One of the nice things about the ClinicalTrials.gov website, (which I have discussed previously here: http://www.anticancer.org.uk/2011/08/searching-for-clinical-trials.html), is that it lets you set up RSS feeds based on yor own search criteria. It's through this mechanism that I've learned about a new clinical trial for cancer using curcumin. What's more, this new trial is based in the UK, which is welcome since most curcumin trials have been in the US and other countries.
As with many of the current trials of curcumin, this one uses it as an adjunct to conventional chemotherapy. Specifically this is a trial aimed at patients with inoperable colorectal liver metastases who will be commencing standard oxaliplatin-based (FOLFOX) chemotherapy, In addition to their normal chemotherapy, patients will be given oral curcumin tablets (curcumin C3 complex, to be exact). In the first phase of the trial the aim is to test the safety and tolerability of curcumin and FOLFOX, with doses of up to 4g per day of curcumin. In the second phase of the trial patients will be randomised and some will received FOLFOX and curcumin, and some will just have the standard FOLFOX treatment.
In many respects this trial is treading familiar ground - curcumin has been trialled as an adjunct to other chemotherapy treatments for other cancers. One example that springs to mind are the trials of curcumin and gemcitabine for advanced pancreatic cancer. In one such trial 4g doses of curcumin were tried, but patients found it hard to take the volume of tablets, in another trial patients took up to 8g of curcumin without problem.
While there's a lot of excitement about curcumin as a cancer treatment, it's fairly clear by now that it is not a viable therapy on its own as things stand. The future of curcumin as a cancer treatment lies in two directions. The first as a support to existing treatments - which is what this trial is looking at. Curcumin may blunt some of the side effects of chemotherapy and radiotherapy, may make these treatments work better and may reverse drug resistance in some tumours.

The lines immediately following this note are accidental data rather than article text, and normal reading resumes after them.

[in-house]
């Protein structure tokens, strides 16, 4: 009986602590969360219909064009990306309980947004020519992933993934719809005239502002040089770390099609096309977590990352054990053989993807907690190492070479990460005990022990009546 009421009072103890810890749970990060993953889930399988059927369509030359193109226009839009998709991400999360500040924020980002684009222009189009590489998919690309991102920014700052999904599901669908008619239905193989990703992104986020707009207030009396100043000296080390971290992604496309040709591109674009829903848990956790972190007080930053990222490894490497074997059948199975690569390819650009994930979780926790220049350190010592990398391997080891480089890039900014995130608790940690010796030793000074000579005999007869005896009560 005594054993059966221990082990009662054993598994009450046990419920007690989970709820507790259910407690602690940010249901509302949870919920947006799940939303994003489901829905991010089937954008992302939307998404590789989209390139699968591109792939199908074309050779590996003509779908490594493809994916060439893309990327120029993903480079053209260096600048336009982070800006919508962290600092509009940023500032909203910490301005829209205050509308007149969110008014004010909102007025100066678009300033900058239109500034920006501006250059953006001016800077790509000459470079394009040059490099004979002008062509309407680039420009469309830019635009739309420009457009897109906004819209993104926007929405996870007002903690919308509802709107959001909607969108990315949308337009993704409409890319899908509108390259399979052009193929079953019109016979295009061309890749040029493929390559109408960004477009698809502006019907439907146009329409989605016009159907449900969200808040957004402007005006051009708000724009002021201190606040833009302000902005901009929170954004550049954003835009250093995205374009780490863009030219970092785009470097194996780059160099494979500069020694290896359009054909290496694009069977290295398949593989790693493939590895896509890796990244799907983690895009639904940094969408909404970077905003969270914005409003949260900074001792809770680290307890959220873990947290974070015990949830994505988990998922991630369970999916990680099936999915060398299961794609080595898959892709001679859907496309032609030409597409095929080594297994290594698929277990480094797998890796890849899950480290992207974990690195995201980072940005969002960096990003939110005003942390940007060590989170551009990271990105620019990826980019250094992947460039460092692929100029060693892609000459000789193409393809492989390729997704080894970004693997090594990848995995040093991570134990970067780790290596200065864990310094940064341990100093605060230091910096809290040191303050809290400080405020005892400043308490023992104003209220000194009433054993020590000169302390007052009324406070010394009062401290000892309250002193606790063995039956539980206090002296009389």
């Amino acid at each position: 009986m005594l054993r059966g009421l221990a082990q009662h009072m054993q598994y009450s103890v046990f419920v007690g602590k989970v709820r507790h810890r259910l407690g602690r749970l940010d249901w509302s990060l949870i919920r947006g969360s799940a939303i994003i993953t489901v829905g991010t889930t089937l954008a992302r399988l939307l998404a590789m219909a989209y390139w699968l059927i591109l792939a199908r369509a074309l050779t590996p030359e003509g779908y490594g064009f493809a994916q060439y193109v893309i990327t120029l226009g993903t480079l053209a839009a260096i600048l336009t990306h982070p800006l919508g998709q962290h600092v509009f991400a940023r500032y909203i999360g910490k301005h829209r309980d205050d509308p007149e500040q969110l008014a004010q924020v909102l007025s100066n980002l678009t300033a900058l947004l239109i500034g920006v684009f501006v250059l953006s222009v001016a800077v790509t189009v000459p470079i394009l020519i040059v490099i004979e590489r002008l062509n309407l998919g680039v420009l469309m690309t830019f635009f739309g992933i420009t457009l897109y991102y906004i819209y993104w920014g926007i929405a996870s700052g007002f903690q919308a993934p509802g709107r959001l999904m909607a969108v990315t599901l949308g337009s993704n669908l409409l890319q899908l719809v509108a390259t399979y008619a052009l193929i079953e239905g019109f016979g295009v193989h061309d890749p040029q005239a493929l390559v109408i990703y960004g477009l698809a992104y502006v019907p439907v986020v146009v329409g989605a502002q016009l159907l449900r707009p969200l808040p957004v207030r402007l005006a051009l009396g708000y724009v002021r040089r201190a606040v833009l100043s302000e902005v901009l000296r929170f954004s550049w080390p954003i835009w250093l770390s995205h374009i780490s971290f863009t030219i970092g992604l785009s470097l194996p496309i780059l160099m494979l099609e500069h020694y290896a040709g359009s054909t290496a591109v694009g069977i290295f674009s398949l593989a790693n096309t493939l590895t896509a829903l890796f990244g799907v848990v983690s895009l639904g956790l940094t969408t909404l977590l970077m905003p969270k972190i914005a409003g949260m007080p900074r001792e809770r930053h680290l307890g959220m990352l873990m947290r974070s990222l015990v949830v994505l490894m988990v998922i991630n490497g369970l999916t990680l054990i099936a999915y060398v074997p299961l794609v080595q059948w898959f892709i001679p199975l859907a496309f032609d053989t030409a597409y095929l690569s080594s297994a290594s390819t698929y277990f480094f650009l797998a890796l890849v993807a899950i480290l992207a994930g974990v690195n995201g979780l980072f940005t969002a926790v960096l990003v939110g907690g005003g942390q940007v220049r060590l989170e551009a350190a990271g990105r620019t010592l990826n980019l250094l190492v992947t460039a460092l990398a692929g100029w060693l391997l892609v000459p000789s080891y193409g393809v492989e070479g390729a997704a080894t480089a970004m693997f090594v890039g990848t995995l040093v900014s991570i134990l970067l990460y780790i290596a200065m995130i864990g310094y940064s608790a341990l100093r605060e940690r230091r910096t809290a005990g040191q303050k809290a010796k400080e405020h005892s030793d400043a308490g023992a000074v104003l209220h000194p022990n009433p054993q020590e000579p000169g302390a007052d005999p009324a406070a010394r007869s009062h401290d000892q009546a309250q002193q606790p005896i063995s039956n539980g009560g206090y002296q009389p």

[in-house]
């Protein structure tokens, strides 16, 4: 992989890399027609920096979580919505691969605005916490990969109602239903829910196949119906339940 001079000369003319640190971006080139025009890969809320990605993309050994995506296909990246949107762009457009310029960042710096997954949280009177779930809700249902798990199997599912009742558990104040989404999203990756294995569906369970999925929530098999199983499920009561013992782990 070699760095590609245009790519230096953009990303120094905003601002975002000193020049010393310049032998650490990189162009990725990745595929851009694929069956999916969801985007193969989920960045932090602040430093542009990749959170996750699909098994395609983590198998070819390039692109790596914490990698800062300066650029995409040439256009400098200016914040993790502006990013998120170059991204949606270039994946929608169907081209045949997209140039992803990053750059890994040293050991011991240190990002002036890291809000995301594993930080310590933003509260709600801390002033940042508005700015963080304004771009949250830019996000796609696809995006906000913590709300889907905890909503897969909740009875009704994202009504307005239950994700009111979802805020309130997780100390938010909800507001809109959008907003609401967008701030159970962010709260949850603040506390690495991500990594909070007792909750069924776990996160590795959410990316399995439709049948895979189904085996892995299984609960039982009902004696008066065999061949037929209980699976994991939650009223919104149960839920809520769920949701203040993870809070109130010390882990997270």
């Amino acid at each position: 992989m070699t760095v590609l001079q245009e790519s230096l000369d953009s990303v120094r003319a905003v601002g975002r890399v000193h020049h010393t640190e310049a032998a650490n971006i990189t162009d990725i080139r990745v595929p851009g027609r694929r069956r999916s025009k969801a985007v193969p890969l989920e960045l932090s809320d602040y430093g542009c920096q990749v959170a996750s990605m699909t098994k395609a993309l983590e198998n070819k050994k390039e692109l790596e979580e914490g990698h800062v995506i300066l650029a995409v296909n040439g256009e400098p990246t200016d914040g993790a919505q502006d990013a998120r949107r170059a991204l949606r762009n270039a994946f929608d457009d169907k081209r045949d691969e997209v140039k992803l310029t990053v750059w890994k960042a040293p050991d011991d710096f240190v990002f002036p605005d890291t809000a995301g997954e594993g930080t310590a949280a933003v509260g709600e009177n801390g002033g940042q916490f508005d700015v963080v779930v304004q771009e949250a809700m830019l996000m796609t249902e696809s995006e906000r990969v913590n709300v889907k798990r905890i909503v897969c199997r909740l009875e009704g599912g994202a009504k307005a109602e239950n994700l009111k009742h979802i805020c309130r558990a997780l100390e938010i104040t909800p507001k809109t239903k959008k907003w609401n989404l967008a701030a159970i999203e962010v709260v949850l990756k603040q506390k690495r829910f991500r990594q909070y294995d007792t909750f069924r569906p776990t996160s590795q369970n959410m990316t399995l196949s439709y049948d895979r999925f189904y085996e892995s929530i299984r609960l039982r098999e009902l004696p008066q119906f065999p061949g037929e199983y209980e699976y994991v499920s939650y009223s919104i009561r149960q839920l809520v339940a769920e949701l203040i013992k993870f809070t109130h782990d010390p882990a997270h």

The other path for curcumin lies in new formulations. This is an area of intense activity at the moment. In some cases scientists are working to improve the bioavailability of curcumin through using liposomes or other technologies. These new formulations take curcumin and simply make it more available to the body, particularly to tumour cells. A different approach is to take curcumin as a starting point and to alter the chemical structure to create new drugs that are based on it. These new drugs are more potent than curcumin and the hope is that they will be more powerful anti-cancer agents.
Both these approaches have merit, but for now it's good to see that curcumin is being tried in trials now.
To find out more about this this trial take a look here: http://clinicaltrials.gov/ct2/show/NCT01490996